Models of Disability

Models of disability
There are two contrasting models of disability- the social and the medical model. The
university fosters the principles of the social model of disability which asserts that
disability is caused by the barriers that exist within society and the way that society is
organised, rather than by a person’s impairment or difference. It looks at ways of
removing barriers that restrict life choices for disabled people. When barriers are
removed, disabled people can be independent and equal in society, with choice and
control over their own lives.
Disabled people developed the social model of disability because the traditional
medical model did not explain their personal experience of disability or help to
develop more inclusive ways of living.
Barriers are not just physical. Attitudes found in society, based on prejudice or
stereotype, also disable people from having equal opportunities to be part of society.
In contrast, the medical model of disability says people are disabled by their
impairments or differences.
Under the medical model, these impairments or differences should be 'fixed' or
changed by medical and other treatments, even when the impairment or difference
does not cause pain or illness.
The medical model looks at what is 'wrong' with the person and not what the person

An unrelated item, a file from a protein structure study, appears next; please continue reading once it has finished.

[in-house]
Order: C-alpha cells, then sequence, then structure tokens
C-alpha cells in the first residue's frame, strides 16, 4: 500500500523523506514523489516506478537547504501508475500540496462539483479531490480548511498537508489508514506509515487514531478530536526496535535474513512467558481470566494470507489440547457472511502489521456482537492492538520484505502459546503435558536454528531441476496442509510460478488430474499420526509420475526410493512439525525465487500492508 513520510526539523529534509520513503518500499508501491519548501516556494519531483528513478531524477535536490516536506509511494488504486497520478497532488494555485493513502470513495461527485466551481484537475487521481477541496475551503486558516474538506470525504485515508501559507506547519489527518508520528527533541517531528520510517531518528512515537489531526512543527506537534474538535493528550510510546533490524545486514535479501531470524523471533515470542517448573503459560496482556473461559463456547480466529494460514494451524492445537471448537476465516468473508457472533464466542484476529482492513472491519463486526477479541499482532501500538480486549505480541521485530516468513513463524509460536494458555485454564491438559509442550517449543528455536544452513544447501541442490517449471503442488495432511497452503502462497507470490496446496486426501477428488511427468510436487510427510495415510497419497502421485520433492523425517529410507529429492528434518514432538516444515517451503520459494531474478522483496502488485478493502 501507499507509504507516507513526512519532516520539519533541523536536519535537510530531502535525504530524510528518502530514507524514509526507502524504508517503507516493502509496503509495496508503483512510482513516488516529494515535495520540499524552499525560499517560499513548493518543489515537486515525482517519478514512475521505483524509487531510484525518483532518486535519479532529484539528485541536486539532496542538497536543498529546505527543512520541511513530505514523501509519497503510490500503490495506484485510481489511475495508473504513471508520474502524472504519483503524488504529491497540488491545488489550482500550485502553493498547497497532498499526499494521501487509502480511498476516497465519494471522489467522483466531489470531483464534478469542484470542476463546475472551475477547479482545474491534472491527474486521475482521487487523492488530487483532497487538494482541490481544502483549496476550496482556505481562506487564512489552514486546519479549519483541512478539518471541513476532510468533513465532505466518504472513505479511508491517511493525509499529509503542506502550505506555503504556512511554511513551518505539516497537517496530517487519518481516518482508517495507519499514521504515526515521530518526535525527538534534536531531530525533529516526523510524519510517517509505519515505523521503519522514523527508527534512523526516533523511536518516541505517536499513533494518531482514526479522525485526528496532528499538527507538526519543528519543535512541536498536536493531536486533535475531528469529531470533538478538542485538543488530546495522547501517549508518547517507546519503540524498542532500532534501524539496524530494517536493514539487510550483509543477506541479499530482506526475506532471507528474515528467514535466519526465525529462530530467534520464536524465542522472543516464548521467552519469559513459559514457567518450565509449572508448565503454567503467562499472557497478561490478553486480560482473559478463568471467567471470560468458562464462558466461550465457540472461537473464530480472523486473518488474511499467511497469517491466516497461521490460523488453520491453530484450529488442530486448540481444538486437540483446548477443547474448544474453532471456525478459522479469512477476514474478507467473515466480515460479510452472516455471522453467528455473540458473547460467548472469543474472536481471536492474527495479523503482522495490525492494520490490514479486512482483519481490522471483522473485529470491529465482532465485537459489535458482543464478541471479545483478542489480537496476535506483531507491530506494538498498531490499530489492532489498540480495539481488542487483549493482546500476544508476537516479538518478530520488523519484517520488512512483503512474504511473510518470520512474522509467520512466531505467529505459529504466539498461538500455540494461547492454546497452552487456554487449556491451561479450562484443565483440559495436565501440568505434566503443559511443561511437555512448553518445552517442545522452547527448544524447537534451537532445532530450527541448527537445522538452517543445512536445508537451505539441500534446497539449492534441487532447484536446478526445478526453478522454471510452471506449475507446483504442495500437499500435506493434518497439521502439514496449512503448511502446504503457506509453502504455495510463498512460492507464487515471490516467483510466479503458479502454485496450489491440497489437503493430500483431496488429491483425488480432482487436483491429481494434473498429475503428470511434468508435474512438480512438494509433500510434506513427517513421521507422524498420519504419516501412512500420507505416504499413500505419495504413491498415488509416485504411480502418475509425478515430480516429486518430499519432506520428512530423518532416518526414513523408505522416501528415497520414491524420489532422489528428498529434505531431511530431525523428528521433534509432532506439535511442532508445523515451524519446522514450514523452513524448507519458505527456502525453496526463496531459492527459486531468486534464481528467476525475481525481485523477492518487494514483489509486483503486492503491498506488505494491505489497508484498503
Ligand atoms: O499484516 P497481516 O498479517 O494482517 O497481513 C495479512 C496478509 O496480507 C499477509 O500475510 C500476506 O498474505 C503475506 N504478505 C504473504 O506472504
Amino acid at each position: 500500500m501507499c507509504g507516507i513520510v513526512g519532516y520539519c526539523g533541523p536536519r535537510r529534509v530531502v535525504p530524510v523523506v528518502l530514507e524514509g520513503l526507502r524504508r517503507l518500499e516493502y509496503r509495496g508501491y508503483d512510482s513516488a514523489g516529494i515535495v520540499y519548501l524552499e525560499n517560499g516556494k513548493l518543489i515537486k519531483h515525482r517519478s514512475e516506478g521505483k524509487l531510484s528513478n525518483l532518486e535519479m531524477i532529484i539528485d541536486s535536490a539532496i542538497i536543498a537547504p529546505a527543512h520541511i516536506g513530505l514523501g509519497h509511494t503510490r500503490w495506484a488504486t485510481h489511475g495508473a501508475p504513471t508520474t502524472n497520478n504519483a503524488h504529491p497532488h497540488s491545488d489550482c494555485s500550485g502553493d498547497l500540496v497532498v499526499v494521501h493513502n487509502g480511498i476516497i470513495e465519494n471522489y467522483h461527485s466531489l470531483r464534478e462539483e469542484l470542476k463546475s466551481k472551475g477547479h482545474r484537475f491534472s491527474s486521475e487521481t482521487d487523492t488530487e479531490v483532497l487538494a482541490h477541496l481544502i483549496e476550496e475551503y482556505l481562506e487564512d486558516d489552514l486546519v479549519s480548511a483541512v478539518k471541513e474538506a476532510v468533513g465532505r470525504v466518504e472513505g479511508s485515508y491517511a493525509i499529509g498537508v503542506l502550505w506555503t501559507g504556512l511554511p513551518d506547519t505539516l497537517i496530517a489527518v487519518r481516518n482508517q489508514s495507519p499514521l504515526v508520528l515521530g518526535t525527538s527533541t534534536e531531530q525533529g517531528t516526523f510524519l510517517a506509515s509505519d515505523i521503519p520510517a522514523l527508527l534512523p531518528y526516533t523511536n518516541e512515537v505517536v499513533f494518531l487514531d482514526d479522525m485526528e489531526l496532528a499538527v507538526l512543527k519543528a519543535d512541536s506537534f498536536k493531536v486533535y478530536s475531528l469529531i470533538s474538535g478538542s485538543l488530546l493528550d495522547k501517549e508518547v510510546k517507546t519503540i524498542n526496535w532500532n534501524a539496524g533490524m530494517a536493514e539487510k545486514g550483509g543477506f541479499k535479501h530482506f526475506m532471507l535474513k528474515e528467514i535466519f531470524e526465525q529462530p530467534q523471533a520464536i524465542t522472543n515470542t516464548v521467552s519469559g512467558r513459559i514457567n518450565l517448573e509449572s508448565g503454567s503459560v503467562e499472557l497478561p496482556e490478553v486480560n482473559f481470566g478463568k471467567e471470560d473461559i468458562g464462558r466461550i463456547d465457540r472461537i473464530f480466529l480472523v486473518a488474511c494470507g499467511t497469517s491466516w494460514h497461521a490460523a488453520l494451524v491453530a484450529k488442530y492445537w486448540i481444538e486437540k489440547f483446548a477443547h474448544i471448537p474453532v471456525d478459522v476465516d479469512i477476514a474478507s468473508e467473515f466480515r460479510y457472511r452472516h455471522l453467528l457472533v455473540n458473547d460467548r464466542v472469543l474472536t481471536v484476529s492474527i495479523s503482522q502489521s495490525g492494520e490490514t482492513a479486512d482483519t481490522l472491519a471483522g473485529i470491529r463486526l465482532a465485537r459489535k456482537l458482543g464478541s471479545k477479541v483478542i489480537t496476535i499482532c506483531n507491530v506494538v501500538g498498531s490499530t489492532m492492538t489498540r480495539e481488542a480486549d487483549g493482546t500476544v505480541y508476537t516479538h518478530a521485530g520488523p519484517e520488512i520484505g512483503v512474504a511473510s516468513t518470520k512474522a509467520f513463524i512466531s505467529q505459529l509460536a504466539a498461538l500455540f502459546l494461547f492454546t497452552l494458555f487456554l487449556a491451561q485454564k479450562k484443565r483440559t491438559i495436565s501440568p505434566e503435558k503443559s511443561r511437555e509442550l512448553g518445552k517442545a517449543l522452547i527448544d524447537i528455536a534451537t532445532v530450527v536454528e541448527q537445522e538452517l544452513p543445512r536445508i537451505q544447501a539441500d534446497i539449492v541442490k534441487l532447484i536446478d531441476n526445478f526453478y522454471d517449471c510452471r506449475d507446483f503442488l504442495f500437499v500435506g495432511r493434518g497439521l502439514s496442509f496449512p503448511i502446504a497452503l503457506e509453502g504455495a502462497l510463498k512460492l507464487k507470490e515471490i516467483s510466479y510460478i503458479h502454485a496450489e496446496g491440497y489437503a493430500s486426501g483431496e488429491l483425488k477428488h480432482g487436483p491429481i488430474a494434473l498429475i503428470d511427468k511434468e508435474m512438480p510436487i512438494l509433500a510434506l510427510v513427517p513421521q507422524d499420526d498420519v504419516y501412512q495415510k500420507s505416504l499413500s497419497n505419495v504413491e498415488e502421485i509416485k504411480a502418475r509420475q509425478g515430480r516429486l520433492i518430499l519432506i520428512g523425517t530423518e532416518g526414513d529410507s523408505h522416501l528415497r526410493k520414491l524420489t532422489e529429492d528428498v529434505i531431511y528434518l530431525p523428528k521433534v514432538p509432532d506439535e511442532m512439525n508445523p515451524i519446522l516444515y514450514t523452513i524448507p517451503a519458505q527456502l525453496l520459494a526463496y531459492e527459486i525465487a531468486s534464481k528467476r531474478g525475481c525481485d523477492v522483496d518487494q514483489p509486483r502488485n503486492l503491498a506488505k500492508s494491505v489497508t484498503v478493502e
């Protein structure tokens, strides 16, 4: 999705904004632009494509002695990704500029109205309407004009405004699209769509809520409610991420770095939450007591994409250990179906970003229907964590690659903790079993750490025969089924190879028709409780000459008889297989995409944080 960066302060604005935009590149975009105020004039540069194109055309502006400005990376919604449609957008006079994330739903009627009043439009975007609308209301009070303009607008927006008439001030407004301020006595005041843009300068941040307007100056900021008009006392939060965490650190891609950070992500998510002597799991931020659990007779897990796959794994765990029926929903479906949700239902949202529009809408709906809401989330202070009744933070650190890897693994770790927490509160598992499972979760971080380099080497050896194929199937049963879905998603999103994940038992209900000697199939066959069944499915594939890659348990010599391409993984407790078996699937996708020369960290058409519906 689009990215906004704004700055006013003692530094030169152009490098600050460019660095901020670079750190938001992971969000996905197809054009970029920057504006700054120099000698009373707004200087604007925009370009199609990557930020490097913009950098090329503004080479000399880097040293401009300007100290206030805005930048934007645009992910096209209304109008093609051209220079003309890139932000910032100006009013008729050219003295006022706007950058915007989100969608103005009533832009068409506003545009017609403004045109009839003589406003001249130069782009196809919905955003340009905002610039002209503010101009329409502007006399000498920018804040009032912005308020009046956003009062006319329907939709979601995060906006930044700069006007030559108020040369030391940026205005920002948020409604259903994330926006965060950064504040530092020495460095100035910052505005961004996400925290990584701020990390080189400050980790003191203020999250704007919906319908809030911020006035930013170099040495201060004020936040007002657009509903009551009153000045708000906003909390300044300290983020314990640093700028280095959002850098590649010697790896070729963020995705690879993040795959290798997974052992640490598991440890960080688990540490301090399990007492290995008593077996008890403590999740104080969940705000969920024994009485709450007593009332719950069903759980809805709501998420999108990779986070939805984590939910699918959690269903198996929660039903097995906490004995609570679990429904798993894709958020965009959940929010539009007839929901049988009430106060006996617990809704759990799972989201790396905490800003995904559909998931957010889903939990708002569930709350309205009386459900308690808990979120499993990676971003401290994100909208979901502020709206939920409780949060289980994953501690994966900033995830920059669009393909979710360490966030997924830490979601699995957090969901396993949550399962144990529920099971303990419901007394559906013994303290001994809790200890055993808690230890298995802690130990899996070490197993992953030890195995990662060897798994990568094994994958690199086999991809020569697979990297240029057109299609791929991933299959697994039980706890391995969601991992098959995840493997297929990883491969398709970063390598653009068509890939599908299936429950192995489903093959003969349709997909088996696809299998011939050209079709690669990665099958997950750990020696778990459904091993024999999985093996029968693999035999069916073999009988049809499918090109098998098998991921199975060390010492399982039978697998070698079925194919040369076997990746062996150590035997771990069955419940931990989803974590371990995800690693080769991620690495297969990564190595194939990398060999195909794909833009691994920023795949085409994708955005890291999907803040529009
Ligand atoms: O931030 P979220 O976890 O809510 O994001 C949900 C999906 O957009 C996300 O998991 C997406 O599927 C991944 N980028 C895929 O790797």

needs. It creates low expectations and leads to people losing independence, choice
and control in their own lives. Understandably, the medical model has come under
much criticism for its negative portrayal of disabled people.
Some examples
A wheelchair user wants to get into a building with a step at the entrance. Under a
social model solution, a ramp would be added to the entrance so that the wheelchair
user is free to go into the building immediately. Using the medical model, there are
very few solutions to help wheelchair users to climb stairs, which excludes them from
many essential and leisure activities.
A teenager with a learning difficulty wants to work towards living independently in
their own home but is unsure how to pay the rent. Under the social model, the
person would be supported so that they are enabled to pay rent and live in their own
home. Under a medical model, the young person might be expected to live in a
communal home.
A student with a visual impairment wants to read the latest best-selling book to chat
about with their sighted friends. Under the medical model, there are very few
solutions but a social model solution ensures full text audio-recordings are available
when the book is first published. This means people with visual impairments can join
in with cultural activities on an equal basis with everyone else.